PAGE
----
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The Collegian

The Student News Site of Tarrant County College

The Collegian

The Student News Site of Tarrant County College

The Collegian

Dropping classes can cost students, create problems

Source: Office of Institutional Research, Planning and Effectiveness.
Graphic by Eric Rebosio/The Collegian
Source: Office of Institutional Research, Planning and Effectiveness. Graphic by Eric Rebosio/The Collegian
Source: Office of Institutional Research, Planning and Effectiveness. Graphic by Eric Rebosio/The Collegian
Source: Office of Institutional Research, Planning and Effectiveness.
Graphic by Eric Rebosio/The Collegian

By Victor Henderson/reporter

NE student Jessica Venzor dropped an economics and English class when she first began her college career in 2007. 

“I personally dropped classes because I had not talked to a counselor,” Venzor said. “I do believe that if I had talked to someone and had some sort of path mapped out, I would not have dropped or failed these classes.” 

Despite a variety of resources available to them, some students choose to drop without pursuing other options, which can create more problems.

Venzor said she had no idea what she was doing the first time she enrolled in school. She later realized the economics class she was taking wasn’t necessary for her degree plan, and she enrolled in the same English course three times because of failing it or dropping it.

After taking a short break from school, Venzor is back and has made talking with her counselor a priority. She only wishes she knew back then what she knows now.

“Looking back, there was really no reason for me to drop and fail English,” she said. “If I had talked to someone, I also would have known not to take the economics class.”

She talked to several counselors before finding the right one for her, and she suggests everyone do the same.

Students are limited to a maximum of six course drops throughout their education.

The Texas Legislature passed a law in 2007 that stated: “An institution of higher education may not permit a student to drop more than six courses, including any course a transfer student has dropped at another institution.”

Students also don’t always get their tuition money back. Any drop or withdrawal within the first 15 calendar class days results in a 70 percent refund.

According to TCC’s Office of Institutional Research, Planning and Effectiveness, BIOL 1406, ENGR 1201 and COSC 1436 are the classes with the highest withdrawal rates in the fall semesters between 2007 and 2013.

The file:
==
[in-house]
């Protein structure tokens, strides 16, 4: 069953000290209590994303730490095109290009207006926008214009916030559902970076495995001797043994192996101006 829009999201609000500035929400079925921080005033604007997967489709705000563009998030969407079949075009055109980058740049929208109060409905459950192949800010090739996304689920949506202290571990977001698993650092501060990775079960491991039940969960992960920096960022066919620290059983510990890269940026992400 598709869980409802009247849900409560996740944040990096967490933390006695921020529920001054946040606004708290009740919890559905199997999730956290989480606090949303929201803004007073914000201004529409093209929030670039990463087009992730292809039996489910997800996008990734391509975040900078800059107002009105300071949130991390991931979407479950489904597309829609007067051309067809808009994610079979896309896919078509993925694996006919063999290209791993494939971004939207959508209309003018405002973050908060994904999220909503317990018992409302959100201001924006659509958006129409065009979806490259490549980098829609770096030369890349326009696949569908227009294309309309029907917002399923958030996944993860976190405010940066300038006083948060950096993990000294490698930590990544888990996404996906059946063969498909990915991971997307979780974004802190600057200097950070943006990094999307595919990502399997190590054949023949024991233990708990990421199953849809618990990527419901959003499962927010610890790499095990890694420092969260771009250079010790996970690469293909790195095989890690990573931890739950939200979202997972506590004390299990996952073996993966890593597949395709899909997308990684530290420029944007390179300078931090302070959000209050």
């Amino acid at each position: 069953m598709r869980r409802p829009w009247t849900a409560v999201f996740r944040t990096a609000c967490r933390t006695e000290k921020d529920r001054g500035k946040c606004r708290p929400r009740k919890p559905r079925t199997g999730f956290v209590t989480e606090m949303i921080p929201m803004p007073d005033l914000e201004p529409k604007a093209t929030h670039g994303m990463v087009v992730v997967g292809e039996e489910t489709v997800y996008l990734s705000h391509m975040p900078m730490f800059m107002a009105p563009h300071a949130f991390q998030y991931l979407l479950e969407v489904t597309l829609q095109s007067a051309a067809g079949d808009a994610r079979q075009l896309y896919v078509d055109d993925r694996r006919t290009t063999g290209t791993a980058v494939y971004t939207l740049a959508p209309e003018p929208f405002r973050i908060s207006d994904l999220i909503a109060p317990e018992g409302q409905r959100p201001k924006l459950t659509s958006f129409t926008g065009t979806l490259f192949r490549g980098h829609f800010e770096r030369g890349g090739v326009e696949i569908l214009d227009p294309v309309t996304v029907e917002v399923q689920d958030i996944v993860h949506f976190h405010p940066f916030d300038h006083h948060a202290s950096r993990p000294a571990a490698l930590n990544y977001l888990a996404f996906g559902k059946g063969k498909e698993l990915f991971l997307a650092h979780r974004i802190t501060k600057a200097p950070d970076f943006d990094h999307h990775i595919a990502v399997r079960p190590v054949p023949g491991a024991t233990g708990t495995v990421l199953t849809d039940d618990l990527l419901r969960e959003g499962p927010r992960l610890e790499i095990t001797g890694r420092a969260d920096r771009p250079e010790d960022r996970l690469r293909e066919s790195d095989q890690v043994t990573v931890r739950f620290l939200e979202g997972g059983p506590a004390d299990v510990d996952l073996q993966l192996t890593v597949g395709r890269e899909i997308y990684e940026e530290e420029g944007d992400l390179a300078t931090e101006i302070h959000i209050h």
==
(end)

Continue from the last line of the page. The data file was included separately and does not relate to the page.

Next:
South biology professor Jean de Schweinitz teaches BIOL 1406. She has her students read letters of advice written by previous students. In these letters, the students warn that usually half the class will drop for various reasons.

“Some students have problems with transportation,” she said. “Others have family problems — illness, death in the family, job loss, divorce. Some students don’t really know why they were in the class. They just followed a counselor’s advice and signed up.”

De Schweinitz listed students not buying the textbook, turning in their assignments and doing extra credit as other reasons why students end up dropping.

TR student Lorenzo Rosas said he dropped five classes between fall 2010 and spring 2014 because he fell behind after suffering a brain injury. Though his neurologist told him to take things slowly, Rosas thought he could still perform as well as he did before, so he informed disability support services of his injury and continued with his classes.

In all but one class, he talked to his instructors before deciding to drop.

“Dropping classes made me feel like a quitter,” he said. “Even though I have a brain injury, that’s not an excuse.”

The one class he dropped without talking to his instructor first could have ended differently had he expressed how he struggled.

“I was in high school,” he said. “It was a dual credit class. I was young, so I just didn’t think about talking to my instructor.”

Rosas received his Associate of Arts and Associate of Applied Science degrees in May and plans to transfer to the University of Houston in spring 2015.

“I’m self-supporting and want time to save so that I can support myself when I move to Houston,” he said. “The biggest thing I’ve learned is that I need to pace myself.”

James Varnado, a counselor on NE Campus, tells struggling students to first go back to their instructors and ask for suggestions to help with grade improvement. For particular subjects, he may also send them to the SOS center.

Varnado said some students tend to struggle in classes because they have a learning disability that makes things more difficult. If that’s the case, he recommends they visit the DSS office on their campus.

Other reasons are a lack of motivation and the incompatibility of student interest and goals. He believes resilience and stick-to-itiveness help students succeed. He also believes students should talk to counselors, who help with career interests, and advisors, who help students figure out which classes they need.

“Anything that’s man-made can be conquered,” he said, “but you have to have that motivation. Motivation is probably the biggest indicator that they will succeed.”

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